Project description:Remarkable upregulation of the NRF2 (NFE2L2)-related transcription factor NRF3 (NFE2L3) in several cancer tissues and its correlation with poor prognosis strongly suggest the physiological function of NRF3 in tumors. Indeed, we had recently uncovered the function of NRF3, which promotes cancer cell proliferation by p53 degradation via the 20S proteasome. Nevertheless, the molecular mechanism underlying the induction of NRF3 gene expression in cancer cells is highly elusive. We herein describe that NRF3 upregulation is induced by the β-catenin/TCF4 complex in colon cancer cells. We first confirmed high NRF3 mRNA expression in human colon cancer specimens. The genome database indicated that the human NRF3 gene possesses a species-conserved WRE sequence (TCF/LEF consensus element), implying that the β-catenin/TCF complex activates NRF3 expression in colon cancer. Consistently, we observed that the β-catenin/TCF4 complex mediates NRF3 expression by binding directly to the WRE site. Furthermore, inducing NRF3 activates cell proliferation and the expression of the glucose transporter GLUT1. The existence of the β-catenin/TCF4-NRF3 axis was also validated in the intestine and organoids of Apc-deficient mice. Finally, the positive correlation between NRF3 and β-catenin target gene expression strongly supports our conclusion. Our findings clearly demonstrate that NRF3 induction in cancer cells is controlled by the Wnt/β-catenin pathway.
Project description:Accumulated evidence suggests a physiological relationship between the transcription factor NRF3 (NFE2L3) and cancers. Under physiological conditions, NRF3 is repressed by its endoplasmic reticulum (ER) sequestration. In response to unidentified signals, NRF3 enters the nucleus and modulates gene expression. However, molecular mechanisms underlying the nuclear translocation of NRF3 and its target gene in cancer cells remain poorly understood. We herein report that multiple regulation of NRF3 activities controls cell proliferation. Our analyses reveal that under physiological conditions, NRF3 is rapidly degraded by the ER-associated degradation (ERAD) ubiquitin ligase HRD1 and valosin-containing protein (VCP) in the cytoplasm. Furthermore, NRF3 is also degraded by ?-TRCP, an adaptor for the Skp1-Cul1-F-box protein (SCF) ubiquitin ligase in the nucleus. The nuclear translocation of NRF3 from the ER requires the aspartic protease DNA-damage inducible 1 homolog 2 (DDI2) but does not require inhibition of its HRD1-VCP-mediated degradation. Finally, NRF3 mediates gene expression of the cell cycle regulator U2AF homology motif kinase 1 (UHMK1) for cell proliferation. Collectively, our study provides us many insights into the molecular regulation and biological function of NRF3 in cancer cells.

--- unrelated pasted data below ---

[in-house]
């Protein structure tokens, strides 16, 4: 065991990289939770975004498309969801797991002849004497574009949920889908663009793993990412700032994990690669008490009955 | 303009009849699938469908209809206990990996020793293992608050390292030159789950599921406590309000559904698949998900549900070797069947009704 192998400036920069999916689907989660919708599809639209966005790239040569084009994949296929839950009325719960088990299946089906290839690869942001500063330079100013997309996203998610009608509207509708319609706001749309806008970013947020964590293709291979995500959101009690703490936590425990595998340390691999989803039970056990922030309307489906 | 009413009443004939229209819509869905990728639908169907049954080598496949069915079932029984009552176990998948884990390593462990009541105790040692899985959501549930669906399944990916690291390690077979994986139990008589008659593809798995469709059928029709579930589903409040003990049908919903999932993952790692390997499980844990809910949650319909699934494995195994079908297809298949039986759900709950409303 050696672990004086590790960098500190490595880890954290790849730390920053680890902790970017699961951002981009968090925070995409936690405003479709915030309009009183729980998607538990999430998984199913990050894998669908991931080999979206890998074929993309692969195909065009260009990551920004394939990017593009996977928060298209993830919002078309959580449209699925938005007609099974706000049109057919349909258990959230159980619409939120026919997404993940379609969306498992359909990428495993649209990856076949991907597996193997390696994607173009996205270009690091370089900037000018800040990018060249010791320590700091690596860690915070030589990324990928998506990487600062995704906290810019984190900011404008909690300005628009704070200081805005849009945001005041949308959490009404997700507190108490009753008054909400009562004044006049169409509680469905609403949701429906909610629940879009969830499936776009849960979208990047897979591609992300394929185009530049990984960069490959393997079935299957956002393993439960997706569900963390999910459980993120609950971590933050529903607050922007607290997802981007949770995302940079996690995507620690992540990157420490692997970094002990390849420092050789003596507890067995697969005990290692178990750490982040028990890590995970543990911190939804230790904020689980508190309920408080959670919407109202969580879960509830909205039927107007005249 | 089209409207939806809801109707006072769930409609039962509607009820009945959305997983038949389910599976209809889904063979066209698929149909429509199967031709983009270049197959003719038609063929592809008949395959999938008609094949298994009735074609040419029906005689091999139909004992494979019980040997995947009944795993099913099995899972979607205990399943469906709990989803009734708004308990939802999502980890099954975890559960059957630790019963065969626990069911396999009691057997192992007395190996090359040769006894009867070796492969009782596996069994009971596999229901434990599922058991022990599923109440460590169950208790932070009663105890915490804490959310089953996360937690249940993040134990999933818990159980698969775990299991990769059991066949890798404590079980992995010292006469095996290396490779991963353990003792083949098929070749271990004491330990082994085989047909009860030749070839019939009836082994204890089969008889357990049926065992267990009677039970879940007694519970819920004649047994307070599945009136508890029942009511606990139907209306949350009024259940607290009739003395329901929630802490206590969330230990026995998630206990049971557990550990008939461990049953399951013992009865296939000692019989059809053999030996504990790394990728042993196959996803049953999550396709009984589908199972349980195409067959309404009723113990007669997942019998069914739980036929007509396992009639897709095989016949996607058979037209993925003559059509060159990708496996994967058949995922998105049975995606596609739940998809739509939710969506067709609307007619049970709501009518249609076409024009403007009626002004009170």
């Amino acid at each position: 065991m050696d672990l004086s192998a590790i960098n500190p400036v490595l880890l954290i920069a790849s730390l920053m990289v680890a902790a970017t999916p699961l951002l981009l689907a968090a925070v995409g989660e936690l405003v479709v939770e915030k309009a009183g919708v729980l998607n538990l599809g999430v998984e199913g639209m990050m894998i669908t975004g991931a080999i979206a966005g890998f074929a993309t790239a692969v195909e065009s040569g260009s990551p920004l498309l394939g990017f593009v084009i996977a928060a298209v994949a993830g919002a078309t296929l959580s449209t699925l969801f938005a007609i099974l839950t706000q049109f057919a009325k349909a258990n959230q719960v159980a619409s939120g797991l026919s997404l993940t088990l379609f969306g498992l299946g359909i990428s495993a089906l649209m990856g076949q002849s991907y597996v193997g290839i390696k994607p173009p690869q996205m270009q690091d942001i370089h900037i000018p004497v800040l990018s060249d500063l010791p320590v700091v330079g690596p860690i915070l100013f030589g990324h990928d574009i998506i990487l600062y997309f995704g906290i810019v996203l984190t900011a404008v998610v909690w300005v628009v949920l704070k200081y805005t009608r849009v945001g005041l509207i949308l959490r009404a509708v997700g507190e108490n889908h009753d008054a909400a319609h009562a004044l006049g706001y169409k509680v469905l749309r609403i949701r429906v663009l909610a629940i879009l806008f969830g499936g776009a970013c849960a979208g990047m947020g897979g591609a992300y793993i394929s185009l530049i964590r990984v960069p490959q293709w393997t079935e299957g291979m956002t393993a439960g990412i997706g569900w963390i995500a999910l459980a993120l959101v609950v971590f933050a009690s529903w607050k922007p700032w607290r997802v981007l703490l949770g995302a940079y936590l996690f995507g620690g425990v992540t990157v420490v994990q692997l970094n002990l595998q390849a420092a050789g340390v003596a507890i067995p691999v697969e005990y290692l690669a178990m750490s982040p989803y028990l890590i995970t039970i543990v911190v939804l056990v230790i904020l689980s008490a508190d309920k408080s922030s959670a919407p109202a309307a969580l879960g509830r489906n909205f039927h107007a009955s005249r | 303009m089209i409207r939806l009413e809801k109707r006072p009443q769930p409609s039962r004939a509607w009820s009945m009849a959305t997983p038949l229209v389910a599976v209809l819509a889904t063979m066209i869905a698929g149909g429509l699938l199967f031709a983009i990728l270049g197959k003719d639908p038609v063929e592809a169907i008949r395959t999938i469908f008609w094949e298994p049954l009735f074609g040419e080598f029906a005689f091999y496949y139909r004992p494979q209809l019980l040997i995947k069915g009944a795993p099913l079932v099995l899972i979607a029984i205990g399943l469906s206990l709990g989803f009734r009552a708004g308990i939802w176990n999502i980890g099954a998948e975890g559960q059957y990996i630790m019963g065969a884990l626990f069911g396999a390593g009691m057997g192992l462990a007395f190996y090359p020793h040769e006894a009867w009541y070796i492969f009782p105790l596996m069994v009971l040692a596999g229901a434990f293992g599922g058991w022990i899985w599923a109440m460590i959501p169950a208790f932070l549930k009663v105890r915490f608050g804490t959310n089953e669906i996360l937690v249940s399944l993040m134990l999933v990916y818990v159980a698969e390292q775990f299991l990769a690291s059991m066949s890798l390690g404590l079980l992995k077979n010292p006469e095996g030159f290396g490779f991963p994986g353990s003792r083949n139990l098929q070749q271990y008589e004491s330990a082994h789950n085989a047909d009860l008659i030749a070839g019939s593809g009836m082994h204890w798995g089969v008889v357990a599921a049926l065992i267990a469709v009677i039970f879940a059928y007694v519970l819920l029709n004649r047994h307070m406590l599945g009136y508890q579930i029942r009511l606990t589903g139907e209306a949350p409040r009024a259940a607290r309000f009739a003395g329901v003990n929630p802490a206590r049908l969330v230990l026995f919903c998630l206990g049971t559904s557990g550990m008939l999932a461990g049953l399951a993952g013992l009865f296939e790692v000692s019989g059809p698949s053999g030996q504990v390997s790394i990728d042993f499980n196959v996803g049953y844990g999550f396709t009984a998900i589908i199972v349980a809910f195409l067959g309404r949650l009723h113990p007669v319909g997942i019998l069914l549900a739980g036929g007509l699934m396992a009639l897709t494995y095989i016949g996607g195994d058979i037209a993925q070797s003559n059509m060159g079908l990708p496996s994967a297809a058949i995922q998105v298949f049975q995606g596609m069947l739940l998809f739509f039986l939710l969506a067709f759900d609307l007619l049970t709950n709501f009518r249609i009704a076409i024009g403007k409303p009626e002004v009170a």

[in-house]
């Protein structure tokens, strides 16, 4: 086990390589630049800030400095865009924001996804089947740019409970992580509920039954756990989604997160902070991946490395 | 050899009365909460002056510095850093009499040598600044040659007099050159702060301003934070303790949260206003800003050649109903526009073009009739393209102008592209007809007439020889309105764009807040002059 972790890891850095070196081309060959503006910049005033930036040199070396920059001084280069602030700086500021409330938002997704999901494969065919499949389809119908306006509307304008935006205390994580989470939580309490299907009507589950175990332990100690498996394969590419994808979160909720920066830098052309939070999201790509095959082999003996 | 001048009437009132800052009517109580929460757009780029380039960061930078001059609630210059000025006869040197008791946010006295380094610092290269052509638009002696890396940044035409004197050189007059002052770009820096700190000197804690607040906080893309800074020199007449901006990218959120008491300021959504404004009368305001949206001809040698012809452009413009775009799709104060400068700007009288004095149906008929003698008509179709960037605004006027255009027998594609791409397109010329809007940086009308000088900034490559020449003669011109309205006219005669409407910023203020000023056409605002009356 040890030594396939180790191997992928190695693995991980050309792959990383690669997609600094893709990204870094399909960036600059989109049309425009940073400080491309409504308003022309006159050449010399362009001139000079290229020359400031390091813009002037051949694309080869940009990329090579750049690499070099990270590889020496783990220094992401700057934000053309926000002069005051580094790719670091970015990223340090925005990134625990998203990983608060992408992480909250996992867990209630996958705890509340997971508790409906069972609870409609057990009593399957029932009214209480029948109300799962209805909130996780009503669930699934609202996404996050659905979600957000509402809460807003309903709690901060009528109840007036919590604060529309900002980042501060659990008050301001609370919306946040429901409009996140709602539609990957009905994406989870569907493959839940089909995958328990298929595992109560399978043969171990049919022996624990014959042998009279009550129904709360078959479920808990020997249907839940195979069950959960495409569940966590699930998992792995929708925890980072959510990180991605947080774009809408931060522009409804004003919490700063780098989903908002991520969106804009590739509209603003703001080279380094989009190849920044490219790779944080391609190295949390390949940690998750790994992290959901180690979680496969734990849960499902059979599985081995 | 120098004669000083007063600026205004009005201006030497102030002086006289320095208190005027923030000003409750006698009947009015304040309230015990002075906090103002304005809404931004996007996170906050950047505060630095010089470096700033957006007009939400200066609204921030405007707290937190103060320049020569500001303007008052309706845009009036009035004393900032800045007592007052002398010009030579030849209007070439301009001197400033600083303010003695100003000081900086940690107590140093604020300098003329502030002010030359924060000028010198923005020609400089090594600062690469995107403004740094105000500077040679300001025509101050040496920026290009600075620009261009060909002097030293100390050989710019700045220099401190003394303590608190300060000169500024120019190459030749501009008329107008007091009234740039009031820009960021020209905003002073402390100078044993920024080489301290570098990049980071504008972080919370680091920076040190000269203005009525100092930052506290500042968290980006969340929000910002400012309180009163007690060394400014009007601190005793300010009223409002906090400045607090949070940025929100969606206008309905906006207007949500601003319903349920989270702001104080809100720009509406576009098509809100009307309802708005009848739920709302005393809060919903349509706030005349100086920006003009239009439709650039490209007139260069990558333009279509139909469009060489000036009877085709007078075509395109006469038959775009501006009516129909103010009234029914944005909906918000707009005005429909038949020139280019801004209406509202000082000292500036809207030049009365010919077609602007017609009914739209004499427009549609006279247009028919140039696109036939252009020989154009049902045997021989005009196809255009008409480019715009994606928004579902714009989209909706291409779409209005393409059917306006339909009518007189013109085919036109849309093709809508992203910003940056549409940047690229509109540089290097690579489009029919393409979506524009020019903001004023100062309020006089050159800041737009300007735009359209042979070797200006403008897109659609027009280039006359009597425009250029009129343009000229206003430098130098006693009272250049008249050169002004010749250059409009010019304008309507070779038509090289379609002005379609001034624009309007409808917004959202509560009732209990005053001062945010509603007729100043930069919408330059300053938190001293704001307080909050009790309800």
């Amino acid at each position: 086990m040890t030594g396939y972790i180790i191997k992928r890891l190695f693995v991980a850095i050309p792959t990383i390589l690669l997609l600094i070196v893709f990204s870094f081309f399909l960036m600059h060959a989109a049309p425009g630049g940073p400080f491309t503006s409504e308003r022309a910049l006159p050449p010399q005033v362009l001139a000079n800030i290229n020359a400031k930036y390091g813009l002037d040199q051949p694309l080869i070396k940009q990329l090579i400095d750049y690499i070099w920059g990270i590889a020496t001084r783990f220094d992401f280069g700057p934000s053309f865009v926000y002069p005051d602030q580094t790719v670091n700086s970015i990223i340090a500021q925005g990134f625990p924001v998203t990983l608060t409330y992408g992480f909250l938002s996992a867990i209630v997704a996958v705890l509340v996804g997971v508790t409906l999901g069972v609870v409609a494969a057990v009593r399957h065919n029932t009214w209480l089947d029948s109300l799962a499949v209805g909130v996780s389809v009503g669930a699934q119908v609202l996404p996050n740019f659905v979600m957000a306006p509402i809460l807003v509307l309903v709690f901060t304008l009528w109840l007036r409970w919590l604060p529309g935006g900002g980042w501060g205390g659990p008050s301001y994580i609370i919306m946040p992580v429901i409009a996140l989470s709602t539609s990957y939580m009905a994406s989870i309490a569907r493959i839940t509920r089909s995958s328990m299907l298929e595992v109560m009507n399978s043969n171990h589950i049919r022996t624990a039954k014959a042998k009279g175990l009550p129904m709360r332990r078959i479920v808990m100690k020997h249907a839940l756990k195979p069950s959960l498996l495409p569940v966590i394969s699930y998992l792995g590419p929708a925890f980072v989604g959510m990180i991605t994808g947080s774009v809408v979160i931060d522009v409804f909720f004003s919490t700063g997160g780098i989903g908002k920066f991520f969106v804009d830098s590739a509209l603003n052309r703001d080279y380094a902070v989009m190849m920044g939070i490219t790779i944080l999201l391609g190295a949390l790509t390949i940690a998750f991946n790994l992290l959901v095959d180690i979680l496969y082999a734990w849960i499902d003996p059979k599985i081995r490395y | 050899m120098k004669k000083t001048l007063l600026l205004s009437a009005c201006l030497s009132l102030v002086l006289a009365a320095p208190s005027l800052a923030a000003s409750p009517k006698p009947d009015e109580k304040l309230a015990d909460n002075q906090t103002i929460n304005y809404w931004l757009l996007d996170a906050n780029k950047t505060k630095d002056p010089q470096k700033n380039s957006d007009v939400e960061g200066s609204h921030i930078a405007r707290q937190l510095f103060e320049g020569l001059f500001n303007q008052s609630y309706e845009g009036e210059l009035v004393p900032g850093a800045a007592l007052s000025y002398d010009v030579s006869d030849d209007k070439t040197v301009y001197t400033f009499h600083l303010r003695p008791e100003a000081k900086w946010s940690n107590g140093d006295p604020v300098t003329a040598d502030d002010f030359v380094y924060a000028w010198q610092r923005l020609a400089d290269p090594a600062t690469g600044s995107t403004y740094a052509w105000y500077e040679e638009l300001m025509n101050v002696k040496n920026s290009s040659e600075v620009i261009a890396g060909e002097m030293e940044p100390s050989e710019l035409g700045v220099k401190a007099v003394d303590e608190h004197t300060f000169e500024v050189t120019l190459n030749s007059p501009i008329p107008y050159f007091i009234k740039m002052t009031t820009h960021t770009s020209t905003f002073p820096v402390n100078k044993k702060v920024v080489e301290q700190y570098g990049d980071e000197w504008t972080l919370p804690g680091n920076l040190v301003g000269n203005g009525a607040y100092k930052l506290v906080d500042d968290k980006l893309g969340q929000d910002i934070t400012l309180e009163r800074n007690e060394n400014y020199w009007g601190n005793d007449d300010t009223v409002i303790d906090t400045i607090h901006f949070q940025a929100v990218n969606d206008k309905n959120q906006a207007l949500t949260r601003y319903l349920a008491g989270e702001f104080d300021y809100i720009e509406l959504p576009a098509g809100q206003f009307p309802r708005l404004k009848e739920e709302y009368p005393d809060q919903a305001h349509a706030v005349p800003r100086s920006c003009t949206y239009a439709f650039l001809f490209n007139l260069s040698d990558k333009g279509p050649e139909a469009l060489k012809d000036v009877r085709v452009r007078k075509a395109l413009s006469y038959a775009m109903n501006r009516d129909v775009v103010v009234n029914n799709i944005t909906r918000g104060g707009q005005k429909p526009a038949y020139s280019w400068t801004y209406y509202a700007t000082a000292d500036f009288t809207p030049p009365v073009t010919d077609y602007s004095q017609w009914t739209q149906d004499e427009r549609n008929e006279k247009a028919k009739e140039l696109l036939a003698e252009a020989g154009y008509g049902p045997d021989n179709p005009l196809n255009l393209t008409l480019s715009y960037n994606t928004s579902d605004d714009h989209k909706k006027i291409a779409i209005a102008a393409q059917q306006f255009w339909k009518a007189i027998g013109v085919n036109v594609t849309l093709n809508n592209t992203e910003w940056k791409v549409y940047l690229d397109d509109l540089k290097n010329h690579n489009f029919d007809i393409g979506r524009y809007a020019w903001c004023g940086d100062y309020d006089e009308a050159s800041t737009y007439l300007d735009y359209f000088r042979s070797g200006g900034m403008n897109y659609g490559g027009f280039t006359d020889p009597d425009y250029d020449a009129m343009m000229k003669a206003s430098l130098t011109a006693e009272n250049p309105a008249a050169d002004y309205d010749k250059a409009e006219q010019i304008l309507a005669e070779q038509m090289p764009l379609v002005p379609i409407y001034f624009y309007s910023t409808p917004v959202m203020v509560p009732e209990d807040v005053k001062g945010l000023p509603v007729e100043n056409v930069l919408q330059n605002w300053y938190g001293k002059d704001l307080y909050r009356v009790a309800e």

Project description:Accumulated evidences suggest physiological relevance between the transcription factor NRF3 (NFE2L3) and cancers. However NRF3 target genes in cancer cells remain poorly understood. We used microarrays to identify to identify NRF3 taget genes which regulate cell proliferation. Overall design: For RNA extraction and hybridization on Affymetrix microarrays, we prepated the DLD-1 cells transfected NRF3 or control siRNA in duplicate.